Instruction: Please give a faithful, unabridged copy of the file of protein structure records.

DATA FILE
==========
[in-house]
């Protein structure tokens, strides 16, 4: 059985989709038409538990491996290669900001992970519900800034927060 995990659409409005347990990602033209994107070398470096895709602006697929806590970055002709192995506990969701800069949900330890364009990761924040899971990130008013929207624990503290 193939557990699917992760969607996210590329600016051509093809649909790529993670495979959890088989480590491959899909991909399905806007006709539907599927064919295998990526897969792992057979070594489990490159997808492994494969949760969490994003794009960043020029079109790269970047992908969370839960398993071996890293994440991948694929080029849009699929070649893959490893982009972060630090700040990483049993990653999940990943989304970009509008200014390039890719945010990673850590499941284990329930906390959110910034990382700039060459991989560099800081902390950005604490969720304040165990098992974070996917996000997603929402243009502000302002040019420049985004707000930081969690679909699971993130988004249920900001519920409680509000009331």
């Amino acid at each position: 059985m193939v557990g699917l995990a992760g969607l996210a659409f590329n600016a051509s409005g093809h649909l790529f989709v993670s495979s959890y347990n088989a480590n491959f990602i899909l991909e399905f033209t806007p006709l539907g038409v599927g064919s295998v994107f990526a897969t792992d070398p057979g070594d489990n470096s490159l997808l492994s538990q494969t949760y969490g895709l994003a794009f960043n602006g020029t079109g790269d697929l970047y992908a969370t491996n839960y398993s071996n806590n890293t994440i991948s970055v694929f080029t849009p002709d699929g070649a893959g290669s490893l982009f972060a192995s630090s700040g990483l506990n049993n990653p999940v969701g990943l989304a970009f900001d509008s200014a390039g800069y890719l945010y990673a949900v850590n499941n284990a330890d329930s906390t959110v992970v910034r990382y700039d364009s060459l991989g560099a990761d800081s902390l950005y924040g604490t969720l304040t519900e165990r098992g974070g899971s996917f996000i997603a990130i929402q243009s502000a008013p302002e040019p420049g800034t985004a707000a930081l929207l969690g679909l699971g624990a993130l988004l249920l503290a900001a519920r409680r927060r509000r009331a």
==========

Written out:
[in-house]
């Protein structure tokens, strides 16, 4: 059985989709038409538990491996290669900001992970519900800034927060 995990659409409005347990990602033209994107070398470096895709602006697929806590970055002709192995506990969701800069949900330890364009990761924040899971990130008013929207624990503290 193939557990699917992760969607996210590329600016051509093809649909790529993670495979959890088989480590491959899909991909399905806007006709539907599927064919295998990526897969792992057979070594489990490159997808492994494969949760969490994003794009960043020029079109790269970047992908969370839960398993071996890293994440991948694929080029849009699929070649893959490893982009972060630090700040990483049993990653999940990943989304970009509008200014390039890719945010990673850590499941284990329930906390959110910034990382700039060459991989560099800081902390950005604490969720304040165990098992974070996917996000997603929402243009502000302002040019420049985004707000930081969690679909699971993130988004249920900001519920409680509000009331």
């Amino acid at each position: 059985m193939v557990g699917l995990a992760g969607l996210a659409f590329n600016a051509s409005g093809h649909l790529f989709v993670s495979s959890y347990n088989a480590n491959f990602i899909l991909e399905f033209t806007p006709l539907g038409v599927g064919s295998v994107f990526a897969t792992d070398p057979g070594d489990n470096s490159l997808l492994s538990q494969t949760y969490g895709l994003a794009f960043n602006g020029t079109g790269d697929l970047y992908a969370t491996n839960y398993s071996n806590n890293t994440i991948s970055v694929f080029t849009p002709d699929g070649a893959g290669s490893l982009f972060a192995s630090s700040g990483l506990n049993n990653p999940v969701g990943l989304a970009f900001d509008s200014a390039g800069y890719l945010y990673a949900v850590n499941n284990a330890d329930s906390t959110v992970v910034r990382y700039d364009s060459l991989g560099a990761d800081s902390l950005y924040g604490t969720l304040t519900e165990r098992g974070g899971s996917f996000i997603a990130i929402q243009s502000a008013p302002e040019p420049g800034t985004a707000a930081l929207l969690g679909l699971g624990a993130l988004l249920l503290a900001a519920r409680r927060r509000r009331a």